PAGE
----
BRIEF DESCRIPTION OF THE INVENTION

The present invention is directed to a therapy device having an array of independently controllable therapy elements that overcomes the aforementioned drawbacks. The therapy device includes multiple therapy elements that may be independently and selectively activated to perform multiple therapy procedures simultaneously, perform multiple therapy procedures from a given position of the therapy device, or, in the context of an ablation device, create a linear or curvilinear ablation lesion. In one aspect, the therapy device together with an imaging device, such as an ultrasound transducer, is arranged along a long axis of a catheter that is translatable intracorporeally within a subject, e.g. medical patient.

Therefore, in accordance with one aspect of the invention, an ablation device is presented. The ablation device includes an array of ablation elements that are independently controllable. As such, the ablation device further includes a controller connected to the ablation elements and configured to apply different excitation waveforms to different ablation elements during a given ablation procedure. The excitation waveforms may, for example, differ in frequency, phase, time delay, and/or amplitude.

In accordance with another aspect, the invention includes an integrated therapy and imaging catheter. The catheter is constructed to have an ultrasound transducer and an ablation array having a plurality of ablation elements. The ablation array is constructed such that the ablation elements are selectively activated for multi-lesion ablation.

According to yet another aspect of the invention, an imaging and ablation system is disclosed and comprises a display configured to display images, an imaging device configured to acquire images, and an ablation device having a plurality of independently controllable ablation elements. A controller is operably connected to the imaging device to control image acquisition and is operably connected to the ablation device to selectively activate the plurality of independently controllable ablation elements for a given ablation procedure.

According to a further aspect, the invention includes an ablation device having a plurality of ablation elements. The device includes a controller connected to define a first set and a second set of ablation elements for a given ablation. The first set of ablation elements comprising different ablation elements than the second set.

Various other features and advantages of the present invention will be made apparent from the following detailed description and the drawings.

BRIEF DESCRIPTION OF THE DRAWINGS

The drawings illustrate one preferred embodiment presently contemplated for carrying out the invention.

In the drawings:

FIG. 1 is a block diagram of an exemplary ultrasound imaging and therapy system in accordance with aspects of the present invention.

FIG. 2 is a front view of a display area of the imaging and therapy system of FIG. 1 in accordance with aspects of the present invention.

FIG. 3 is an illustration of an exemplary imaging and therapy transducer for use in the system illustrated in FIG. 1 in accordance with aspects of the present invention.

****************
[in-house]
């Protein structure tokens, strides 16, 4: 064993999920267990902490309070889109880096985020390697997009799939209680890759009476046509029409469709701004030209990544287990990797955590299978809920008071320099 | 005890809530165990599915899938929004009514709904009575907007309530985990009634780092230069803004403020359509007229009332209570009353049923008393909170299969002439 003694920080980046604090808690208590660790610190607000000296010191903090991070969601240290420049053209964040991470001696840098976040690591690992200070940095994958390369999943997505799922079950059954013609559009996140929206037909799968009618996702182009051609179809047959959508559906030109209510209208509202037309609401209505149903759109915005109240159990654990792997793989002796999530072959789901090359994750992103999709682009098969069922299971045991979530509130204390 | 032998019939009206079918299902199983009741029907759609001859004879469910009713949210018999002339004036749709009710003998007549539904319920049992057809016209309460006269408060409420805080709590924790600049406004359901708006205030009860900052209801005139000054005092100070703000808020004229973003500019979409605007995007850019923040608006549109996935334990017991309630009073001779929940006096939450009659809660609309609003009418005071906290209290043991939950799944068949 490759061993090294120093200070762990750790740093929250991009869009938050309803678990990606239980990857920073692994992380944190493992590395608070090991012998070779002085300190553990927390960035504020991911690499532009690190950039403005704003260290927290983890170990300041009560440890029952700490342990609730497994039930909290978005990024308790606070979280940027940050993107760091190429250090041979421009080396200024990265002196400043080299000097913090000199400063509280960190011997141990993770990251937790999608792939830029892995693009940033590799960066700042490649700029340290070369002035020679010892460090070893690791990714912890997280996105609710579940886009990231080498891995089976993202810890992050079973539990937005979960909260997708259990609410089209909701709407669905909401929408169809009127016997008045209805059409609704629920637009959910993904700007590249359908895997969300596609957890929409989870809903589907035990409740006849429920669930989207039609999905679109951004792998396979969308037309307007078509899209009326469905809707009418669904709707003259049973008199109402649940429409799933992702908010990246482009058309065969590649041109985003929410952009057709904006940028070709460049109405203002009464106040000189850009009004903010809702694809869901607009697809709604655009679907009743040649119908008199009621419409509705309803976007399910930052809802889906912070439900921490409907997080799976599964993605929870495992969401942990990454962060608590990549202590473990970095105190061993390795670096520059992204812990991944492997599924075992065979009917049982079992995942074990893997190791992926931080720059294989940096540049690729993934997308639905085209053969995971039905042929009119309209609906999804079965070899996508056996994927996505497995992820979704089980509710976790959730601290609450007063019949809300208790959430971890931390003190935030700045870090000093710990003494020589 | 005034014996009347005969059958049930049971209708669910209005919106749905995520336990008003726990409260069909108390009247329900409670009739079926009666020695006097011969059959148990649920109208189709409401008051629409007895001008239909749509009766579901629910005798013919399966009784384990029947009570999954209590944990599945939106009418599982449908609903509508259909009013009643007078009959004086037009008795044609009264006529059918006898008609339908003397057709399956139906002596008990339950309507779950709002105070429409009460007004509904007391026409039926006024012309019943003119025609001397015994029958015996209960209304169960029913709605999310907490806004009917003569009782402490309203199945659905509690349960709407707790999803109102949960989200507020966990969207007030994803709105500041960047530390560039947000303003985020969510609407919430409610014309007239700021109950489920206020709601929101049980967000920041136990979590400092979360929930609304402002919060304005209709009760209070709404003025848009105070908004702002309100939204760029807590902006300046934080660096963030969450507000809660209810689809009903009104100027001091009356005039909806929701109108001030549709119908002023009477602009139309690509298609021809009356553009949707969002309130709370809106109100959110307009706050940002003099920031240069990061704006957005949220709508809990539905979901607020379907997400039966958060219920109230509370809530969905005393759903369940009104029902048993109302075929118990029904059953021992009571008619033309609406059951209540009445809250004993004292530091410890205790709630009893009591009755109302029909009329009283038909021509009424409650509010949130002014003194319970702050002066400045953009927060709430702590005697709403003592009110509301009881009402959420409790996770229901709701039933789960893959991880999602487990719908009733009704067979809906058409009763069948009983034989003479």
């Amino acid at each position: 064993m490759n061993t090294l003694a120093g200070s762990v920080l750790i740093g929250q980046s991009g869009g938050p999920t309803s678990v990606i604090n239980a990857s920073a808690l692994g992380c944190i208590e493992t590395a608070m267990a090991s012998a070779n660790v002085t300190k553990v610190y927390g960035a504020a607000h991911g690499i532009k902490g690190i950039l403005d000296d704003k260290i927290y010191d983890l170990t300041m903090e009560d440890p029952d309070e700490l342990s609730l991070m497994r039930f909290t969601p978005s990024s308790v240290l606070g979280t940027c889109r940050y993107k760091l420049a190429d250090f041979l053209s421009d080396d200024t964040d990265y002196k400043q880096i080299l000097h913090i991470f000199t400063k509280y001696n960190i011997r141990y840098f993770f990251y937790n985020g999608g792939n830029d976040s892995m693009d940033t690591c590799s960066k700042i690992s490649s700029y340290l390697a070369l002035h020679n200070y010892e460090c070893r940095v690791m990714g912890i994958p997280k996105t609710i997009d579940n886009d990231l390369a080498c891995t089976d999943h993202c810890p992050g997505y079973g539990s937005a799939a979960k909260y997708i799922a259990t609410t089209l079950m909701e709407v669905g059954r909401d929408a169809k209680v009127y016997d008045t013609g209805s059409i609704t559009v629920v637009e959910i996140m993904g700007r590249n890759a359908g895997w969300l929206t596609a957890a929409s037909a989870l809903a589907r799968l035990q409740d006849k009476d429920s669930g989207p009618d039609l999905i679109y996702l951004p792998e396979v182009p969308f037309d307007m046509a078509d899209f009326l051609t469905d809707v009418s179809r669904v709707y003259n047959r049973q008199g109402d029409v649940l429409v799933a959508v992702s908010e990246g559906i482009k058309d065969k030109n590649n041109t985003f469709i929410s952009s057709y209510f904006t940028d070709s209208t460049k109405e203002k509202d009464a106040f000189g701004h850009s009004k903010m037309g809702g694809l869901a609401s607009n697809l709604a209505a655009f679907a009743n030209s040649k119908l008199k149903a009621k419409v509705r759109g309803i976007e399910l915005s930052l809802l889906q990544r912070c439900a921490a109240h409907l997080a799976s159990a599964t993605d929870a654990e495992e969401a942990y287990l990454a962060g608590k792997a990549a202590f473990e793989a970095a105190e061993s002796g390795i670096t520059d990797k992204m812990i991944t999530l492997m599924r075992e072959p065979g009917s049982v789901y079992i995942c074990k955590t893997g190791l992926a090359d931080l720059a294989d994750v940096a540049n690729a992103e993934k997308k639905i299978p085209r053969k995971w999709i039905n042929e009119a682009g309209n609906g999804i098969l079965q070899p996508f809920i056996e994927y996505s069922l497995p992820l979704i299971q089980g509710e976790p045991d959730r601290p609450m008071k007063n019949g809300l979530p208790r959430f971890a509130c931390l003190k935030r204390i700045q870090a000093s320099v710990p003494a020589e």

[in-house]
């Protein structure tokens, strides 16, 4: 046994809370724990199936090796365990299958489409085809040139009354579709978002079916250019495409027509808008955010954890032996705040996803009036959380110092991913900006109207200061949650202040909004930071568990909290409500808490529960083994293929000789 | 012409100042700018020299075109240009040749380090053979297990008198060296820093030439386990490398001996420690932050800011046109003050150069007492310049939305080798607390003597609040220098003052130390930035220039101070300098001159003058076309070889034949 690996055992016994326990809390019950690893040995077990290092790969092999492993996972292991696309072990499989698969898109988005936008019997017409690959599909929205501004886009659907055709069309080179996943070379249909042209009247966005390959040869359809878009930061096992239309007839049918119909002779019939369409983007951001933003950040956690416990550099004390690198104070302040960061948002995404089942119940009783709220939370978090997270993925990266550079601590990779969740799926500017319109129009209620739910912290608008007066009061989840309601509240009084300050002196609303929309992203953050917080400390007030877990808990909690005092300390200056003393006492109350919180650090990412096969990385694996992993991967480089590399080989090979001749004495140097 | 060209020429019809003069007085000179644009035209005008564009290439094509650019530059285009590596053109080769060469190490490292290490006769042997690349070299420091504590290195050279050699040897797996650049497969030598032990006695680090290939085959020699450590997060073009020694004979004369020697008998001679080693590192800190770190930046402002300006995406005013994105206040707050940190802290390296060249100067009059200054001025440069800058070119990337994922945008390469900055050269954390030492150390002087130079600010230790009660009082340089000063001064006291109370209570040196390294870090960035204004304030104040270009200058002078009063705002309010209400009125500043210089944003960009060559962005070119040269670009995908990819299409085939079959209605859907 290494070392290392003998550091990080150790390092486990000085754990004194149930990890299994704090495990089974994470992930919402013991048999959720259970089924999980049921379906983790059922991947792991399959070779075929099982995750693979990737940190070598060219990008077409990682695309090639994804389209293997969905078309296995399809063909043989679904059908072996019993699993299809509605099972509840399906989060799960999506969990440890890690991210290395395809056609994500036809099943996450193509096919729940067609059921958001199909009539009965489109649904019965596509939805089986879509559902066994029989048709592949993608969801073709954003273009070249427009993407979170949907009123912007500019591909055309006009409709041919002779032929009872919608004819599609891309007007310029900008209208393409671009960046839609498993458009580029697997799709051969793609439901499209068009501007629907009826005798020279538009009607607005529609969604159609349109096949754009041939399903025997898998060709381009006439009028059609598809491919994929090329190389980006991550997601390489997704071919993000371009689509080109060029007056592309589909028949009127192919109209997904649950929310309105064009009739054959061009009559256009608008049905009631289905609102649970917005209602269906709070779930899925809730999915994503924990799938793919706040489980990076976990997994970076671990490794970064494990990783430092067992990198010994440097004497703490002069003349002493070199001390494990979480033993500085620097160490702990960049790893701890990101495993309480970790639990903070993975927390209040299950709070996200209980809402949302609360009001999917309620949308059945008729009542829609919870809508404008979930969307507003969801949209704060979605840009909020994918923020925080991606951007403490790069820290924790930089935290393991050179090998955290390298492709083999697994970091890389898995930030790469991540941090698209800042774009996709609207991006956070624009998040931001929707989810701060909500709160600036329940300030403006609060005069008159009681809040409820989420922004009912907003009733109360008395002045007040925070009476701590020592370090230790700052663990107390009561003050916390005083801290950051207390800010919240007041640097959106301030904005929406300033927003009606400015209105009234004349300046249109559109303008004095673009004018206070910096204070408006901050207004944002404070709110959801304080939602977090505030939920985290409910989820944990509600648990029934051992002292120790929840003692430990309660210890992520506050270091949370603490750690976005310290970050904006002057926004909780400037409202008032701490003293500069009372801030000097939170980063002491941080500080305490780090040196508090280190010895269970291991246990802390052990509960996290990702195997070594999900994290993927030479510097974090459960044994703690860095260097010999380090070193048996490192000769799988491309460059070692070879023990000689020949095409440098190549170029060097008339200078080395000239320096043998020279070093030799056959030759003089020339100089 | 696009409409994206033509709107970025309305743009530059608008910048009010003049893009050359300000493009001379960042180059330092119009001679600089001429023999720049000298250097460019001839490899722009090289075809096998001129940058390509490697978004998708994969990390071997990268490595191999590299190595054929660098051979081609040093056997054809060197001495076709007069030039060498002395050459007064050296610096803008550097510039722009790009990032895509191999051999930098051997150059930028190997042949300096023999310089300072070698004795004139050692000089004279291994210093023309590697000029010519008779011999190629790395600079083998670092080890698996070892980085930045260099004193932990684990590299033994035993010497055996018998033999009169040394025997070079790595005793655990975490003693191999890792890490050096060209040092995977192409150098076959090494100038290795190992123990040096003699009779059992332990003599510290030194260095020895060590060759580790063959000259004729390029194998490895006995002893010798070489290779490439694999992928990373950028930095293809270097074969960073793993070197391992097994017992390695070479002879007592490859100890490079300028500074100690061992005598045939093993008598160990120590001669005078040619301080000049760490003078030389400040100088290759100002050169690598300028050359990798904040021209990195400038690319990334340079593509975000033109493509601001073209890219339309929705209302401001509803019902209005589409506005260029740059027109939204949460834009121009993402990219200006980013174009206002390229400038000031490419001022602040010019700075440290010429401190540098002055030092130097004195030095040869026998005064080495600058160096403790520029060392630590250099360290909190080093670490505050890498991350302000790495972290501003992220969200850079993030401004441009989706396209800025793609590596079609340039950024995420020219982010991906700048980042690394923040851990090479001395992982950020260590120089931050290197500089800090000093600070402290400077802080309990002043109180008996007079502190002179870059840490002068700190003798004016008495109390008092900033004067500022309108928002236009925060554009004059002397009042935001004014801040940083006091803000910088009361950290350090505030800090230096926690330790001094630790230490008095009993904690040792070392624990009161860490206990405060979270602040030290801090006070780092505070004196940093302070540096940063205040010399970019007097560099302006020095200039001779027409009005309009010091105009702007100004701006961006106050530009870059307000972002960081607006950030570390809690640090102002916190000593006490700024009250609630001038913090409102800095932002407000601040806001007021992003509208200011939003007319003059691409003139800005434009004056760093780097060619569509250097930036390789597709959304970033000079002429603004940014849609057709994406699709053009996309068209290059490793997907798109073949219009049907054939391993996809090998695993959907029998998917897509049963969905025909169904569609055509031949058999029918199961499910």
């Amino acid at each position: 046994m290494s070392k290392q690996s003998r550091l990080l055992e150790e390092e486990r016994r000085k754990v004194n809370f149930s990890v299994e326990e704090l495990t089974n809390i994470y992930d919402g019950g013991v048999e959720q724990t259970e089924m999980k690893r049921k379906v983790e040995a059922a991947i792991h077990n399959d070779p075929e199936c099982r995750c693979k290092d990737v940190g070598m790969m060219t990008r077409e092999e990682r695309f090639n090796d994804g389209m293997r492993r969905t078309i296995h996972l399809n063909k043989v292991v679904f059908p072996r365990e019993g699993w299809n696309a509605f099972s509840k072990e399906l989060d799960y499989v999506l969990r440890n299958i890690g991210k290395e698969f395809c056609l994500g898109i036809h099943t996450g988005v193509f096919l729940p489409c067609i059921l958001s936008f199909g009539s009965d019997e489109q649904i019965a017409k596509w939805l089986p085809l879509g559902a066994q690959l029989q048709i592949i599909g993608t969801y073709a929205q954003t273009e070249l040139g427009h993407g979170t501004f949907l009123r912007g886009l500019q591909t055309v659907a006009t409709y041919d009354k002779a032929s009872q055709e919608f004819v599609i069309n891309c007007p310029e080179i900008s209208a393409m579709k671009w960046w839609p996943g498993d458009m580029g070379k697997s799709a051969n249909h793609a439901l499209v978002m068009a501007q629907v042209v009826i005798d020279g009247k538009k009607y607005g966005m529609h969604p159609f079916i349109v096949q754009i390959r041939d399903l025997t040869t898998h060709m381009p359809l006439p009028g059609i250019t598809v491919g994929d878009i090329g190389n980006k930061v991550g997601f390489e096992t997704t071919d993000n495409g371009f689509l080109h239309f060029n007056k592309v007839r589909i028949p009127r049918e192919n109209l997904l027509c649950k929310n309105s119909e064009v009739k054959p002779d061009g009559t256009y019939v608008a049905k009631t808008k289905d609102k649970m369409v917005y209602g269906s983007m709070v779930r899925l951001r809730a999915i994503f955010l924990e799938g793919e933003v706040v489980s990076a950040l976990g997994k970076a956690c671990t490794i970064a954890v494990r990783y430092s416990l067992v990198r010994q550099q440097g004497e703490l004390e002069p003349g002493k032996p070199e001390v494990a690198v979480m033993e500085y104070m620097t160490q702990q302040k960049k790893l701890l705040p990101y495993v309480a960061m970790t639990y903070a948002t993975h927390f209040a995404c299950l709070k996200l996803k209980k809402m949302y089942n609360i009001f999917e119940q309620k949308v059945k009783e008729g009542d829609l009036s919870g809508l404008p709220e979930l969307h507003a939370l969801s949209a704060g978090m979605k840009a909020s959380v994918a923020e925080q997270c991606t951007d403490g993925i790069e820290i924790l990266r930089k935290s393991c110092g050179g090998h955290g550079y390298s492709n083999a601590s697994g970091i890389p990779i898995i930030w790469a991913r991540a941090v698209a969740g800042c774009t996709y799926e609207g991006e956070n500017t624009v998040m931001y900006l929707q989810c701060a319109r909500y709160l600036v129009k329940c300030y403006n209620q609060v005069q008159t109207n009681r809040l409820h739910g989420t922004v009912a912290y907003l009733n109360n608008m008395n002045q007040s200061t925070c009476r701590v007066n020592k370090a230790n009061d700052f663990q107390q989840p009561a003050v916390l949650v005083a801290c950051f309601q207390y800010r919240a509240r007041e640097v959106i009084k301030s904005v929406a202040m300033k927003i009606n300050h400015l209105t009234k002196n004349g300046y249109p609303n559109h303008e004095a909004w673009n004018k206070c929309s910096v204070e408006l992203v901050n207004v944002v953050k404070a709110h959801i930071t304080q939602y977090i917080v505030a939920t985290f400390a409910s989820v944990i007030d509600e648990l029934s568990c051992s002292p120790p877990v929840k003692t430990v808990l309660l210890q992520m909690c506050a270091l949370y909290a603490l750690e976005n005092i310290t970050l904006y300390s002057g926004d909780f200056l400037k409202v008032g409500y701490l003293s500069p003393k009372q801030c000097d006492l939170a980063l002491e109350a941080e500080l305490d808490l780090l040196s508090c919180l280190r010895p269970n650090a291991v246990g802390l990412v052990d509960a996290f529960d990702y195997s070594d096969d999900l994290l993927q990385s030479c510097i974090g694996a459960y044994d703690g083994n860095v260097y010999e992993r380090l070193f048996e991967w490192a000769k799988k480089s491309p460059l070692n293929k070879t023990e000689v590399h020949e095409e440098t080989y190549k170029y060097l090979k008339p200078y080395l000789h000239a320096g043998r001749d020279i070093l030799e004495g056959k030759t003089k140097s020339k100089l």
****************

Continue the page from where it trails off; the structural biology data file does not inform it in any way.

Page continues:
FIG. 4 is an illustration of another exemplary imaging and therapy transducer for use in the system illustrated in FIG. 1 in accordance with aspects of the present invention.

FIG. 5 is a flow chart illustrating an exemplary process of imaging and providing therapy to one or more regions of interest in accordance with aspects of the present invention.

FIG. 6 shows an integrated imaging and therapy catheter wherein the therapy array extends along the catheter long axis in accordance with aspects of the present invention.

FIG. 7 illustrates distinct operating frequencies of an exemplary therapy array and exemplary imaging array.

FIG. 8 illustrates overlapping operating frequencies of an exemplary therapy array and exemplary imaging array.

FIG. 9 illustrates an exemplary catheter in accordance with aspects of the present invention wherein the therapy and imaging arrays are separate arrays housed within the catheter.

FIG. 10 illustrates another exemplary catheter in accordance with aspects of the present invention wherein the therapy and imaging arrays are subsets of a common array and housed within the catheter.

FIG. 11 illustrates another exemplary catheter in accordance with aspects of the present invention wherein the imaging array is tilted relative to the therapy array.

FIG. 12 illustrates a 4D mechanically scanning probe with an integrated therapy array in accordance with another embodiment of the invention.

FIG. 13 illustrates a 4D electronically scanning probe with an integrated therapy array in accordance with another embodiment of the present invention.

FIG. 14 illustrates ablation of multiple therapy points from a single catheter position in accordance with further aspects of the present invention.

FIG. 15 illustrates an integrated imaging and therapy array in accordance with yet another embodiment of the present invention wherein the imaging array is centered relative to the therapy array.

FIG. 16 illustrates an exemplary therapy profile for the exemplary therapy array having one or more deactivated therapy elements that results in a grating lobe that can be used for therapy in addition to a main therapy lobe in accordance with further aspects of the invention.